Exhibition 3

Yumna Al-Arashi, Hicham Benohoud, Jenna Westra 

Opening: 1 October 2020, 6 – 9 pm 
On view: 2 – 31 October 2020





For its third exhibition, STUDIO 4 BERLIN brings together works of three artists from three continents: Yumna Al-Arashi, Hicham Benohoud and Jenna Westra. Different generations, aesthetics and cultures enter into an inspiring dialogue. Their common focus lies on the human body in dialogue with space, depicting parallel planes of reality. The images of the three artists evoke questions of self-perception, the gaze of the other and the way this gaze objectifies us. They investigate human relations, power and submission, and the possibilities of identity. Role play and transgressions of the physical are revealed, bodies are reduced to objects; sometimes they even become graphic arrangements. The chosen series underscore, each in their specific ways, the close connection between performance and staged photography.

By taking matters into her own hand, being both photographer as well as the woman being photographed, Yumna Al-Arashi is reclaiming her own gaze. The artist challenges the ideas of eroticism as something far more than sexual – and on the contrary, as something inherent to womanhood. Female eroticism has been vilified in order to revoke women of their power as capitalism took over our modes of being. Sensuality and beauty in the female body are often linked to sexuality. This leads to women being objectified, detached from the person seen in the photograph. Al-Arashi’s works reflect a kaleidoscope of different expressions of the female: individual bodies juxtaposed with colourful props, women in wide landscapes, cloaked in fabrics that partly veil their figures, and intense black-and-white images of female groups in acrobatic interaction.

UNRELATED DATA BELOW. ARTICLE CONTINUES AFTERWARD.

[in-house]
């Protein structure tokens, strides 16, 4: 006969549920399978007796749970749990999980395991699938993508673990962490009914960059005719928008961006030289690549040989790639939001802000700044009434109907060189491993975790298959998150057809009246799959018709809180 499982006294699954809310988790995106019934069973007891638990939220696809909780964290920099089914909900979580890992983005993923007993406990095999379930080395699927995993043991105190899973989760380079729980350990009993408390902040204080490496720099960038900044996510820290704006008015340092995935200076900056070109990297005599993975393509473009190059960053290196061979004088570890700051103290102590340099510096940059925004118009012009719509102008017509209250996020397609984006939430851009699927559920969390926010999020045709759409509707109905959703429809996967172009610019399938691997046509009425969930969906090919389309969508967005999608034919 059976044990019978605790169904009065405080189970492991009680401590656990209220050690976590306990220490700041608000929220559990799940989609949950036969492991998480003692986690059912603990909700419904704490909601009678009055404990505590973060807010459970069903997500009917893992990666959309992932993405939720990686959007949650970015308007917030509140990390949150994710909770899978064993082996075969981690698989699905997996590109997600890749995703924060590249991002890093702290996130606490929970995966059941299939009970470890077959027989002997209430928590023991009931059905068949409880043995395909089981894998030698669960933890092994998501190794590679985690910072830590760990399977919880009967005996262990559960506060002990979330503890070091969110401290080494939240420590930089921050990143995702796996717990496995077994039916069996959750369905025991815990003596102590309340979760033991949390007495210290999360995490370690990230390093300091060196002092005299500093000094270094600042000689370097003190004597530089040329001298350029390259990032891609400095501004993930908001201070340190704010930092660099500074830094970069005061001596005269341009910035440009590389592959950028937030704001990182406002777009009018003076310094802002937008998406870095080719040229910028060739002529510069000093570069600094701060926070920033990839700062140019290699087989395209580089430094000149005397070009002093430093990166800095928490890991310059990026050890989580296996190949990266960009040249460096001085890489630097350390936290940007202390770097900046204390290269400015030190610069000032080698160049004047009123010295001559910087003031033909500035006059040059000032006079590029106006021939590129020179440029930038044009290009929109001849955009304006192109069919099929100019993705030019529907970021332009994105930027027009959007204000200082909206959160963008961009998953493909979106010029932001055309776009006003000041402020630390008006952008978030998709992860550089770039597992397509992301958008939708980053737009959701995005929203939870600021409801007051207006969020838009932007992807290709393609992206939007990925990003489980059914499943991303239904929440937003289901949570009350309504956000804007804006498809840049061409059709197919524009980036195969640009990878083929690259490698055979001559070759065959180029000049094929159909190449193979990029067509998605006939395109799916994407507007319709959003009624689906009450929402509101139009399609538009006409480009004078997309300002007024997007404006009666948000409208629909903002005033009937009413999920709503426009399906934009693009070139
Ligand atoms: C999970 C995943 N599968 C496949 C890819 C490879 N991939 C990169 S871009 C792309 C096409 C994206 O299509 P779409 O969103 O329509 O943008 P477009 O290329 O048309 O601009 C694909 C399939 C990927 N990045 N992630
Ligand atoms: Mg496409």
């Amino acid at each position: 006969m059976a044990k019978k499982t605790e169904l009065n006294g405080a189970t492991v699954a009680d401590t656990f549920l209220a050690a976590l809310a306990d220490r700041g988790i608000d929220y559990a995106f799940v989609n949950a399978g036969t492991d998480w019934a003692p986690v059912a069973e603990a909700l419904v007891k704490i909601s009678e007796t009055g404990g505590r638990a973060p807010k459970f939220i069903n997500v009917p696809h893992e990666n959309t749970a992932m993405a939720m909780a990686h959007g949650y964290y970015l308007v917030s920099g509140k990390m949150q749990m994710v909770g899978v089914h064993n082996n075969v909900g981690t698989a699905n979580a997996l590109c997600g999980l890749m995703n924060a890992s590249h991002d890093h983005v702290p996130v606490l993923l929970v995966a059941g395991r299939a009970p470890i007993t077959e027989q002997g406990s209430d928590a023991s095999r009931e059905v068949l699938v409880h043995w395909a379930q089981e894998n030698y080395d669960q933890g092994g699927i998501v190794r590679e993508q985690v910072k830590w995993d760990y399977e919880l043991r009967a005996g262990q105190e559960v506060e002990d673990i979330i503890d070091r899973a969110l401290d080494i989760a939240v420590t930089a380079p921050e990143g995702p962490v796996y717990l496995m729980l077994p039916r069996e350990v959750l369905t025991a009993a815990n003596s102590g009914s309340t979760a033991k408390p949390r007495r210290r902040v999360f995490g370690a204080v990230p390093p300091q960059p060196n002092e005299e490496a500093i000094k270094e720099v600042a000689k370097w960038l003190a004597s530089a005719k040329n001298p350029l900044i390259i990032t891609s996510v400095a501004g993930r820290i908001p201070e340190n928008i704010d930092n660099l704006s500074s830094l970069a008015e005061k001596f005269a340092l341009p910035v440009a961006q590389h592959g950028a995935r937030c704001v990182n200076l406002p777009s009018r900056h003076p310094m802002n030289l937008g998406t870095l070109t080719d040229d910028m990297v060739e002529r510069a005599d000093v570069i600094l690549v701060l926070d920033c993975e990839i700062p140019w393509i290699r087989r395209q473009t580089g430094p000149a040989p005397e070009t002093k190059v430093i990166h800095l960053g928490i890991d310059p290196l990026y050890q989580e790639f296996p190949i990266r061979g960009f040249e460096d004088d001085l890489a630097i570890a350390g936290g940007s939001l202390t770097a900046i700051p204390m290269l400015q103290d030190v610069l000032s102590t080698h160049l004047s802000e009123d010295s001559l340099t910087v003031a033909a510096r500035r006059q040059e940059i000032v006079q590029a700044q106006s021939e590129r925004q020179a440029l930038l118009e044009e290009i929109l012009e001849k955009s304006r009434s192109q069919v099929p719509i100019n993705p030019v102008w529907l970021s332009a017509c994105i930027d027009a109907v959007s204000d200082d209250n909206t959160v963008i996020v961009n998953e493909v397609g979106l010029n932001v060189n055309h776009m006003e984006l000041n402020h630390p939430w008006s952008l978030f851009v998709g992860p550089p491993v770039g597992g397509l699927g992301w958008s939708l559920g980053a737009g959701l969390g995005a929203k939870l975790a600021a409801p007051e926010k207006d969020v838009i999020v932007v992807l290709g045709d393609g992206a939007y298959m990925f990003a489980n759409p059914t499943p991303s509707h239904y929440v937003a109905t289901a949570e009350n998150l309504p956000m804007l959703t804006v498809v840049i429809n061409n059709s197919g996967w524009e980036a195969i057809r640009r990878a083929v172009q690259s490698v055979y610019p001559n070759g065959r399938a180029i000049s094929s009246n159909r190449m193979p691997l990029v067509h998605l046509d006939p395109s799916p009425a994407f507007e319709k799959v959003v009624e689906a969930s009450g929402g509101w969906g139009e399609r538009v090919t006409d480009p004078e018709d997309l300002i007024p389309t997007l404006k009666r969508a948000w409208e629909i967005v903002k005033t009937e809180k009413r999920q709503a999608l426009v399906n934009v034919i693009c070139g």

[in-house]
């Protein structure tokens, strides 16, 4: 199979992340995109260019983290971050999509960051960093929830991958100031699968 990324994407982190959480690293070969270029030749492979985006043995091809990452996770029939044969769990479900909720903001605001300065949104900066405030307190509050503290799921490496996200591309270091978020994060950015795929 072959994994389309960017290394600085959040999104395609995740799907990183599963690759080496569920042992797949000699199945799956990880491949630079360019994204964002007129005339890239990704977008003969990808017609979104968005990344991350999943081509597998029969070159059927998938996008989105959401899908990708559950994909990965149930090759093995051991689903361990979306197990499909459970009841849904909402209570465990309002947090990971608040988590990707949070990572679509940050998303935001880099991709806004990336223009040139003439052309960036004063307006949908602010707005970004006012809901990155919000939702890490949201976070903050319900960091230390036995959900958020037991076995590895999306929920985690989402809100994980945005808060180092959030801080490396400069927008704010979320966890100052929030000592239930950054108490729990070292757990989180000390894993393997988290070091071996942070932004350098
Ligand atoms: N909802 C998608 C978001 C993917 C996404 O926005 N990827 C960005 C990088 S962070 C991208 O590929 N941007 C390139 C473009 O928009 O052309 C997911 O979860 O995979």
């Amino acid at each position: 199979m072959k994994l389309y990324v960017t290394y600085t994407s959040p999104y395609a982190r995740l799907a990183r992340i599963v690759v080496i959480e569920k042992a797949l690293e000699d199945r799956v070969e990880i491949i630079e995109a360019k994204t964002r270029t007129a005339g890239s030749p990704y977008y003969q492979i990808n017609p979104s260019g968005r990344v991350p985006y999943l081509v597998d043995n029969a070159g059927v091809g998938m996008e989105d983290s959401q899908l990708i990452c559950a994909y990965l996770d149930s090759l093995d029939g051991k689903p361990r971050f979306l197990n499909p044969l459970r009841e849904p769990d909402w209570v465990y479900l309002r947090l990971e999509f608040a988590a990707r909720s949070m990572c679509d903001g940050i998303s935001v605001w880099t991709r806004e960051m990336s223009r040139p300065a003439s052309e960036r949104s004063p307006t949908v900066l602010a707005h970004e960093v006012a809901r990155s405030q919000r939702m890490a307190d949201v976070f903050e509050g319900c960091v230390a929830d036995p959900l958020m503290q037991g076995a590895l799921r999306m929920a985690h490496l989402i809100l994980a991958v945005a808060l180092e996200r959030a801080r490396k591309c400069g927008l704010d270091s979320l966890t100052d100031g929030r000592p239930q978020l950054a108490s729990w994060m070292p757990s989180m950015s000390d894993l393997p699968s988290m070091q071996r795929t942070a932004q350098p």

For The Hole Hicham Benohoud persuaded the inhabitants of houses in the medina of Marrakesh to allow him to knock holes in their walls and floors. In his works, people and their body parts emerge from these temporary openings. In the digital era, where everything has become visually possible, where the borders between reality and the imaginary are increasingly porous, and where truth and falsehood have become entangled, Benohoud resists the temptation to retouch and re-arrange his photos. He wants his pictures to display events as they really happened. Benohoud’s photographs are both staged and documentary. They explain how the surreal can be embedded in everyday life and how little enactments of the absurd can tear holes into the fabric of ‘normality’ that usually keeps people’s creative ambitions under wrap. As it is typical for Benohoud’s work, any social criticism or sense of subversion is expressed with irony and feigned lightness.

Jenna Westra's photographs oscillate between careful construction and results of chance. She invites – mostly female – models to perform within the setting of a photograph. This performative aspect of her images creates a lightness, as the photographs don't impose themselves as definitive, but as negotiable views of a certain moment. This notion is reinforced when Westra presents her work in series, with images that are versions of a motif, differently cropped or chronologically arranged. The gaze transitions back and forth between what we know is front, back, or a specific part of the body, trying to define what belongs where. We know it is a human body part we are looking at. It might even be a female nude but with these works our attention might be shifted toward the composition and the mood of the image more than the nudity itself.

Eva Morawietz, Katharina Maria Raab, Anahita Sadighi, Anne Schwarz








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